Reducing the numbers of employees that have access to at-risk information to those that have a strict need to do so is a wise move - it can ease compliance with GDPR as well as reducing the risk of data breaches. Only grant data access on an as-needed basis and revoke this access as soon as the information is no longer required.

You need to instruct staff about the proper ways to purge data. Too often, employees think that they are getting rid of all sensitive data when they remove files that are located on their desktop, without realizing that the operating system will make clones of the files that can be accessed by those with the necessary knowledge. By teaching employees’ proper data disposal techniques, you can reduce the risk of having that data get into the wrong hands.

When the time comes to dispose of obsolete IT equipment, consider physical destruction of hard drives as the only practical solution for complete data removal.

Be careful with BYOD 

BYOD, or Bring Your Own Device, allows employees to bring their own technology - computers, tablets and cell phones - to work. Many businesses have adopted this approach. It reduces costs for the business, allows employees to use equipment they like and are familiar with, reduces training time and increases productivity.

However, the risk here is that, while the device may be used for both work and fun, sensitive data is still readily available and not protected by the same routines used when it is a business-owned device.

By implementing strong BYOD policies that force employees to use their equipment professionally, you can reduce the dangers of a data breach

Update Software 

Software companies are constantly updating their products. They may introduce new features and improvements, but the main reason for not leaving well enough alone is security.

They may do their best to make their products secure in their development labs but, in the real world, users will always find new vulnerabilities in software whether or not they want to exploit it. Patches and updates allow for organizations to ensure that these vulnerabilities do not affect their business functions. Make sure you install them.

Prepare for the Worst

Establishing a disaster management plan allows your business to be prepared if the worst were to happen.

While all of your preparations can help you to reduce the risk of data breaches, the possibility can never be entirely removed. Being prepared allows your team to have a full understanding of what they need to do to contain the problems to prevent the breach from growing, avoid reputational damage and the loss of sensitive information which would cause unnecessary customer backlash. By auditing your team on their practices, you are able to see where there are potential problems that could lead to future breaches.

Report breaches immediately

If anyone in your team even vaguely believes that there was a potential data breach, they need to communicate with your organization’s security management team and notify the appropriate authorities immediately.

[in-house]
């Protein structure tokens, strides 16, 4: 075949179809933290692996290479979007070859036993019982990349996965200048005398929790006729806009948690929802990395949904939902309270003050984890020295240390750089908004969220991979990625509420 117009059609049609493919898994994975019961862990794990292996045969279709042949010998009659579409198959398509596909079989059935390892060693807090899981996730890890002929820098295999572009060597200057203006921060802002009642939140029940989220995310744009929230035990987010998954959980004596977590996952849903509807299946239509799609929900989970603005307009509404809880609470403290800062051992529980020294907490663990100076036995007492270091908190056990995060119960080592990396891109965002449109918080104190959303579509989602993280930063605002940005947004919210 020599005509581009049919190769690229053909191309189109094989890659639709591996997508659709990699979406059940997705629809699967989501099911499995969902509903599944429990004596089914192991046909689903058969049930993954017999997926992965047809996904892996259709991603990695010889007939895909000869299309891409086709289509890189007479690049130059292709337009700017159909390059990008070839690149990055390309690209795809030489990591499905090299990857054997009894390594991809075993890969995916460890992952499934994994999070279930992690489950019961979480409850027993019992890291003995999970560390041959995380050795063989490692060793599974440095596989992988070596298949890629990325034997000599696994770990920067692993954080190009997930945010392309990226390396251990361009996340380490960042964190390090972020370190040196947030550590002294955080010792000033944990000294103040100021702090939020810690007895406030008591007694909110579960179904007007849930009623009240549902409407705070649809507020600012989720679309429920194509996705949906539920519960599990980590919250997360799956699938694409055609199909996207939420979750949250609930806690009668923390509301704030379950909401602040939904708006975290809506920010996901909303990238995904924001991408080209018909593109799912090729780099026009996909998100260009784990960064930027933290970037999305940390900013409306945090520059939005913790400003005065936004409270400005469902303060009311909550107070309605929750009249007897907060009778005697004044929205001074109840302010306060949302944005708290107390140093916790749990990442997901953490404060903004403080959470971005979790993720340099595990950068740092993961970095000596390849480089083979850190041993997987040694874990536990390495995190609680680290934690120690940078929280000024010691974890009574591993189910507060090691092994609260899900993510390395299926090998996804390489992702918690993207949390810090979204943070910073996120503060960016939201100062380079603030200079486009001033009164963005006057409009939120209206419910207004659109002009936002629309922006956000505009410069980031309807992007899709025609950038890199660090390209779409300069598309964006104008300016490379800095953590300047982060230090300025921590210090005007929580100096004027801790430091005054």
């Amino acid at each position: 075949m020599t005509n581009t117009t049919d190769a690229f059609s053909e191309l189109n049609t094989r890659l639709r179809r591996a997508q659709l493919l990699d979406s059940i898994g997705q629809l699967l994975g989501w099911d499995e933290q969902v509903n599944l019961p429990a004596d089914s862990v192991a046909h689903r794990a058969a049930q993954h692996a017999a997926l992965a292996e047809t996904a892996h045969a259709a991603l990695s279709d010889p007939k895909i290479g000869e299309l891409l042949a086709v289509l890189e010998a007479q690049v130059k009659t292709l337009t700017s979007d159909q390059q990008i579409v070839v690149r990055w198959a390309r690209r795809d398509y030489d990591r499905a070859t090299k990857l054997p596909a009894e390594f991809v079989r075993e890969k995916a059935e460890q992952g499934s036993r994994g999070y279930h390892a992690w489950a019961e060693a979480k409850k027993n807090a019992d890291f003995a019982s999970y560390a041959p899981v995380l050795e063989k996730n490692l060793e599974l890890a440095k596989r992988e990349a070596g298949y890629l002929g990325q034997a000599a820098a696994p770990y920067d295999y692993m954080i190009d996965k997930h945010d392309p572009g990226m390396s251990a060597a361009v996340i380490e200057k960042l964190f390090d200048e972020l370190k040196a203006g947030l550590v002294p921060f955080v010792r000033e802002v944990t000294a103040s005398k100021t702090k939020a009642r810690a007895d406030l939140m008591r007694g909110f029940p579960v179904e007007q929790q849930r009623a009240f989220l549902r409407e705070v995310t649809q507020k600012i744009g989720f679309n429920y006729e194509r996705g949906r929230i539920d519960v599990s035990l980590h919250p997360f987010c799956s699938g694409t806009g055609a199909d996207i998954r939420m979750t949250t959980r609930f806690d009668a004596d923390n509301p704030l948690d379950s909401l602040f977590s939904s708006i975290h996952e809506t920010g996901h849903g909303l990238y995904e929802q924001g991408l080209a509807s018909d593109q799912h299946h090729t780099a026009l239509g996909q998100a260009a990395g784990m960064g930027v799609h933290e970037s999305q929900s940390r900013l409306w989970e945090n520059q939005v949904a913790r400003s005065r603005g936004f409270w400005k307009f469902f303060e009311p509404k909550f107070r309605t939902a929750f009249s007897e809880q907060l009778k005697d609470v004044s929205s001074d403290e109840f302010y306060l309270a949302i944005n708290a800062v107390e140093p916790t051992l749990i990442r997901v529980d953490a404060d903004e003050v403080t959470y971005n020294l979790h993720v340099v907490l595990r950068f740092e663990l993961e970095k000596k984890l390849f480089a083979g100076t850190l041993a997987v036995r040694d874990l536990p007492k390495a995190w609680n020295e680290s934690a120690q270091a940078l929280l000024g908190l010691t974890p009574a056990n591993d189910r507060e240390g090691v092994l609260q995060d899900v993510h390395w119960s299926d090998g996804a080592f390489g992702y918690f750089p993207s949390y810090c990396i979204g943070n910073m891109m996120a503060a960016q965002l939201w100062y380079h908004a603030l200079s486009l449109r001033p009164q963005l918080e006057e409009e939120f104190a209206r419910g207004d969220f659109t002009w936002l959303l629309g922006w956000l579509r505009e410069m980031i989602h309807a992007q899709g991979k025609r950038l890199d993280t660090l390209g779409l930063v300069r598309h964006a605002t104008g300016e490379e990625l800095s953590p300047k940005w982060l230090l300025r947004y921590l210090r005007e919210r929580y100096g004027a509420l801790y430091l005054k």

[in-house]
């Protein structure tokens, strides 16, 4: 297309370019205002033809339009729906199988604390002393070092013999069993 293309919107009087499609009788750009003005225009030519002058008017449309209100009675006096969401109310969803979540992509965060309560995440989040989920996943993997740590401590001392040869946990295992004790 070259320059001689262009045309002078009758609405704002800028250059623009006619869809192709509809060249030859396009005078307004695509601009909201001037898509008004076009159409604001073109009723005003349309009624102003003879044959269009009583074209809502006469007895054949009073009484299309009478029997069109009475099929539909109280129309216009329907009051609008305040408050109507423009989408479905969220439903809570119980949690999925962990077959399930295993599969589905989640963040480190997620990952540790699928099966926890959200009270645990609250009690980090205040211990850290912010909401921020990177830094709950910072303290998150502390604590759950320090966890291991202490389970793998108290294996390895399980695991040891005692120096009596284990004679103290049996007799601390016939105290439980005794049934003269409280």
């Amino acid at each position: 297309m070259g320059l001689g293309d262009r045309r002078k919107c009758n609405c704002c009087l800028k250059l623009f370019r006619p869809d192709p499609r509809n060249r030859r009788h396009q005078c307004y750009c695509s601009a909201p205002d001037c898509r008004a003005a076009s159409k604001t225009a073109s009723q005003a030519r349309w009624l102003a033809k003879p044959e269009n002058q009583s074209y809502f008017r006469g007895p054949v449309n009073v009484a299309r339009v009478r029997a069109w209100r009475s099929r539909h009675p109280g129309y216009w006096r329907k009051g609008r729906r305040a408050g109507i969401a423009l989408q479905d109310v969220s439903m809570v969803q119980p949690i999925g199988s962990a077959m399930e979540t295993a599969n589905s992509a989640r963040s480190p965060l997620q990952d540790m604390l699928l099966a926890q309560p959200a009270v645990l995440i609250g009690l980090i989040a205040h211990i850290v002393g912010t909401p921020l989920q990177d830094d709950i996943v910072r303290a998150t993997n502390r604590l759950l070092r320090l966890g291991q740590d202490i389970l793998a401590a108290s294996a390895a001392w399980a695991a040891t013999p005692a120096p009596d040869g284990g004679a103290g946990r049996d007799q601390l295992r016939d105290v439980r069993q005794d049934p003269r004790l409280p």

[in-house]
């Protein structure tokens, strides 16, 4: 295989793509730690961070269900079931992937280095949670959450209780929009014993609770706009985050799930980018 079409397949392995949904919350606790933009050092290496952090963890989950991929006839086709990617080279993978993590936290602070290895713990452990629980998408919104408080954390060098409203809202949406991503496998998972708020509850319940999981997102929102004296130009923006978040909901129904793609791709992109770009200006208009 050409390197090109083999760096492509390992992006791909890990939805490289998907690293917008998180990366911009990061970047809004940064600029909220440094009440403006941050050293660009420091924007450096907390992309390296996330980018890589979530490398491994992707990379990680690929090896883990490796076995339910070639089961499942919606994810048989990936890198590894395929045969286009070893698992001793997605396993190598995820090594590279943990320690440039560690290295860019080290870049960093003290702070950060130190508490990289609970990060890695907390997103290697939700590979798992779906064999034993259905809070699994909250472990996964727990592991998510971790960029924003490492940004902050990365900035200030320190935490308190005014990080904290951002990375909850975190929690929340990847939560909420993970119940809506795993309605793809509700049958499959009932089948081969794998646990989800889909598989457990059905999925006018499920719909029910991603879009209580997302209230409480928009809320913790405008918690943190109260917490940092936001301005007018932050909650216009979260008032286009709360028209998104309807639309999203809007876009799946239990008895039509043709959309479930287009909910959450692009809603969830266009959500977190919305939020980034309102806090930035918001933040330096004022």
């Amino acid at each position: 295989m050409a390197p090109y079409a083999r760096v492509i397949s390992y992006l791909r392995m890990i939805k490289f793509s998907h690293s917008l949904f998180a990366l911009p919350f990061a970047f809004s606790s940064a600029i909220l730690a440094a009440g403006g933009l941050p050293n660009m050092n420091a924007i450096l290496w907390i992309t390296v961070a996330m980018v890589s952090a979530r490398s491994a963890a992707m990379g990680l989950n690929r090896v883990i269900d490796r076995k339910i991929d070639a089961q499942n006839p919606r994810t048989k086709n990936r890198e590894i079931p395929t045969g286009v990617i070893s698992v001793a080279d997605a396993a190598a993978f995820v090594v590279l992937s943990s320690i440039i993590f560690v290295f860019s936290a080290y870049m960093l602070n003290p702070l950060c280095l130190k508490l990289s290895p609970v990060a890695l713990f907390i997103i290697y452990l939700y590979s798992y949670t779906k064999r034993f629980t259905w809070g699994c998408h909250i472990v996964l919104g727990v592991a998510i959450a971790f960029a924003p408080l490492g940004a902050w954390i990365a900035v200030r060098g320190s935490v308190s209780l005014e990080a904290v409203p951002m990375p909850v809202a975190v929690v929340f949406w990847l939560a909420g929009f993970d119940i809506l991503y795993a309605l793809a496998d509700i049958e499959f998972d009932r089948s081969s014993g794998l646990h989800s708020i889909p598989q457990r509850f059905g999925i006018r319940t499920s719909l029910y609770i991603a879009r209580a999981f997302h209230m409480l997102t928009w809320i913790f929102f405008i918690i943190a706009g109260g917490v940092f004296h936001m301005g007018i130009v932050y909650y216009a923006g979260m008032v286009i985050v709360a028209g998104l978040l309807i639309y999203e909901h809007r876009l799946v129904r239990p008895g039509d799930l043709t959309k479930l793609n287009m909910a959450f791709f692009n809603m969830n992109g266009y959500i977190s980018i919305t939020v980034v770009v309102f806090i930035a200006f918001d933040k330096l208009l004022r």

The sooner that your team is able to respond to an incident, the greater the chance that you have in being able to manage the potential damage to your organization and your clients and your reputation - reporting unusual or suspicious activity is the difference between a minor breach and an escalation to a major one.

Paying for it all

All organizations and companies that work with data should accept that there will be costs involved in protecting that data. Appointing a data protection officer or security director will not be cheap - but it may be vital once your business has grown large enough.

New procedures will be required and new software that is capable of creating a secure working environment and flagging up unauthorised use of data will be key.

You may need to set up a VPN to avoid unencrypted data being sent over the internet.

You may also need to invest in hardware. New laptops, new mobile devices and new in-office systems which are physically secure may all be needed.

Above all, security will be an absolute priority. If data is hacked or otherwise stolen, you are responsible, no matter how sophisticated the attack. You can’t afford to delay, even if money is currently short. At Rangewell, as experts in business funding, we know the fastest ways to secure the funding you need. 

We work to provide the most effective way to secure the funding you need - whether that is with a government-funded loan or with any other kind of lending.

Our expertise can work for you. We can help streamline applications - ensuring that your business can receive the funding it needs in the shortest possible time. We can work with you to find a short-term solution and help you secure all types of business funding.

Call us now – our experts are ready to help you with your finance problems both during the coronavirus crisis and with the changes that will come after it. Find out more about finance for soft assets or apply today.


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Richard Mitchell

Richard Mitchell

Content writer